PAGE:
If you have worked in development for at least one week, you’ve probably been encouraged to find new donors – an edict coming either from your leadership, a board member, or a colleague. Every organization seeks new donors as a way to grow and diversify its funding streams. The strongest action you can take to reach these goals is to focus on donor qualification.
As many gift officers know, qualification can be a development department’s four-letter word. Qualification gets a bad rap – it’s a process that seems really easy but can actually be quite challenging, especially if organizations don’t have the structures or volunteers in place to facilitate a smooth qualification process. To ease this process, we’ll be covering some helpful tips to better integrate donor qualification into your moves management processes:
Donor qualification can help elevate your donor stewardship and greatly improve your moves management as you get to know donors better. The topics we cover in this guide will help you reap all of the benefits of excellent donor qualification.
What Is Donor Qualification? FAQ
Donor qualification is the process by which you determine whether or not a donor is someone you should spend time building a personal relationship with. While you are already determining prospective donors who meet your major gift criteria through prospect research, donor qualification helps you to further identify donors who not only meet your criteria but are also interested in a personal connection and relationship with your organization.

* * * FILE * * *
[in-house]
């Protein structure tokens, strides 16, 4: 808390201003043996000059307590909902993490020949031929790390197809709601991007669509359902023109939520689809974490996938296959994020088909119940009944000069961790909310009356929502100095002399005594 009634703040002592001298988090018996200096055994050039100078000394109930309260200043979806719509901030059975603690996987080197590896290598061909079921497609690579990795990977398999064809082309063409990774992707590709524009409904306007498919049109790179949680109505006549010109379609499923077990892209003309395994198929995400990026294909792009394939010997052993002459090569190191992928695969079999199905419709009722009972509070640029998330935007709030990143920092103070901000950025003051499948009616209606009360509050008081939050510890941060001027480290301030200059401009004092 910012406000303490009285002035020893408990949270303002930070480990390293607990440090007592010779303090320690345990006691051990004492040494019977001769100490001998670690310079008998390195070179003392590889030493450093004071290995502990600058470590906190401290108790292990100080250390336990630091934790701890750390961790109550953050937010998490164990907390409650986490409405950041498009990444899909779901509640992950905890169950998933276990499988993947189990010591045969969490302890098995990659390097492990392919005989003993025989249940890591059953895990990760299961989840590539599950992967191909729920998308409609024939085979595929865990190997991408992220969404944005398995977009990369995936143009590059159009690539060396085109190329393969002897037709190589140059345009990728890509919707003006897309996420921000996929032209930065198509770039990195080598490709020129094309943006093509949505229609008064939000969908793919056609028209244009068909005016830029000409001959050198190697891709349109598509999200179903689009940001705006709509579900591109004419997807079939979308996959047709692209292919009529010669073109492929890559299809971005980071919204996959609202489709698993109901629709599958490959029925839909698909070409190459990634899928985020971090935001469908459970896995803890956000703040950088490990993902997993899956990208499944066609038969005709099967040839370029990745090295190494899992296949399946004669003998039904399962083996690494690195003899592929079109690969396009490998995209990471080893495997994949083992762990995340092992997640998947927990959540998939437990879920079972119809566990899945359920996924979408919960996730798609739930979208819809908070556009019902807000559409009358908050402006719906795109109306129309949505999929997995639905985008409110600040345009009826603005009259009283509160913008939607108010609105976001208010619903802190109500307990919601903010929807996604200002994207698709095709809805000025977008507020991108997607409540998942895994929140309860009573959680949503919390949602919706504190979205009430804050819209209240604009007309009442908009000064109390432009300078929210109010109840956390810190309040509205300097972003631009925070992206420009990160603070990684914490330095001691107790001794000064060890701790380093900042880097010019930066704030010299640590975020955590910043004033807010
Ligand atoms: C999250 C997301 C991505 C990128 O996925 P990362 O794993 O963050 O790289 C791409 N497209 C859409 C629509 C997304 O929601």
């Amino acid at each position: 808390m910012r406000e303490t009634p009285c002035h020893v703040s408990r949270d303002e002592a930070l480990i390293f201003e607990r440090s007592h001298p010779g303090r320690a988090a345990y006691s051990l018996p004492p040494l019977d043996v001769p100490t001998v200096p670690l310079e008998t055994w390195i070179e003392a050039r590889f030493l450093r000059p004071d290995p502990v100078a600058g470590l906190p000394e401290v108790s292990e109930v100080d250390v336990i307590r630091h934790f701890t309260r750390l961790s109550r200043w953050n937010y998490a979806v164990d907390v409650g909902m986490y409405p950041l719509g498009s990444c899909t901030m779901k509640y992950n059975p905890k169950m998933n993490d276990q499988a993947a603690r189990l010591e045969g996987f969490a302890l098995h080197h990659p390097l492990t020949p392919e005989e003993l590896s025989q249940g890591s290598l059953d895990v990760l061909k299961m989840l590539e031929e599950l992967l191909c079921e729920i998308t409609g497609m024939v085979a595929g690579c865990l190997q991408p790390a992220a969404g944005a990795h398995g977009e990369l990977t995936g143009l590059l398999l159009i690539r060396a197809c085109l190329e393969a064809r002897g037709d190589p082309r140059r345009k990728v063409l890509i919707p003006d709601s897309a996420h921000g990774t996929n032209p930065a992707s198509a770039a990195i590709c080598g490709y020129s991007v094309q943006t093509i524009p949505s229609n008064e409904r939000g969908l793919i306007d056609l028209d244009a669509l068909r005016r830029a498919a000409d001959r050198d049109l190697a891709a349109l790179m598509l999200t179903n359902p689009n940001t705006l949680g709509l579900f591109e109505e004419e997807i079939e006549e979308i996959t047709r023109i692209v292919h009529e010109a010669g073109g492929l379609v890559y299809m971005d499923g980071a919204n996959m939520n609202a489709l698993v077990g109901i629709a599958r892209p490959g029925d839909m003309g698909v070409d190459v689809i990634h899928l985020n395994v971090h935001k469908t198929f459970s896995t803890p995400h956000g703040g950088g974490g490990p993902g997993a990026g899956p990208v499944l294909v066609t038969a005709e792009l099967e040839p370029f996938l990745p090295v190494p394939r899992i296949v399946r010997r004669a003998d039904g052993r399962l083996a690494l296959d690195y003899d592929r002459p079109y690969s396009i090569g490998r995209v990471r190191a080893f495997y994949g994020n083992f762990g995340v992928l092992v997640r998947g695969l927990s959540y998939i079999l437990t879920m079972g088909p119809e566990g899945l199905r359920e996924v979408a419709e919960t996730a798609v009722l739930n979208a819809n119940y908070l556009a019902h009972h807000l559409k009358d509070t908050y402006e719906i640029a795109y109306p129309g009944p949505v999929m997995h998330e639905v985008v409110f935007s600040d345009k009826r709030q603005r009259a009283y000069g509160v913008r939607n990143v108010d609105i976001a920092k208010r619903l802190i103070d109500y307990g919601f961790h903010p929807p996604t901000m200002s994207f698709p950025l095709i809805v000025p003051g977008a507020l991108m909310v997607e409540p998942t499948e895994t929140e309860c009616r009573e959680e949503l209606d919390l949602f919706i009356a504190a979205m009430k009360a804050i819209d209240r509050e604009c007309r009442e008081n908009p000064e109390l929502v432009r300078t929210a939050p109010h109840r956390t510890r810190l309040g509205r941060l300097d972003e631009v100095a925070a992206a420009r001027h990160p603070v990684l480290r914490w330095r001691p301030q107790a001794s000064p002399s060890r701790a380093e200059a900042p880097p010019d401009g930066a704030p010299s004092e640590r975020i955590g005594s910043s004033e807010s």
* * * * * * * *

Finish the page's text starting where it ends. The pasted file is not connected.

Qualification also helps you preserve your limited time and resources while boosting overall development ROI by focusing on those most likely to develop impactful relationships with you. Ultimately, it allows you to quickly prioritize your development efforts to maximize impact.
How does donor qualification work?
Donor qualification typically involves personal conversations with donors to further learn about them and develop your relationship. These conversations usually consist of the major gift officer asking lots of questions and getting to know the donor better.
Rather than being a meeting where you’re aiming to cinch a major gift by the end, donor qualification meetings are small steps taken over time that build genuine relationships with donors. They should not be rushed or transactional.
When should you perform donor qualification?
Donor qualification should be done before soliciting major gifts from donors, but ideally, it will be a standard part of every step along the way. Because donor qualification is the act of developing a relationship, it is not a one-and-done task. This is why we recommend implementing donor qualification as part of your ongoing moves management for the most success.
What is moves management and why is it relevant?
Moves management refers to the management of all the individual steps, or “moves,” in the donor engagement process. Moves management is a structure that guides engagement by outlining goals for each step and determining what the next step should be. This process helps you better identify the right moment to make an ask.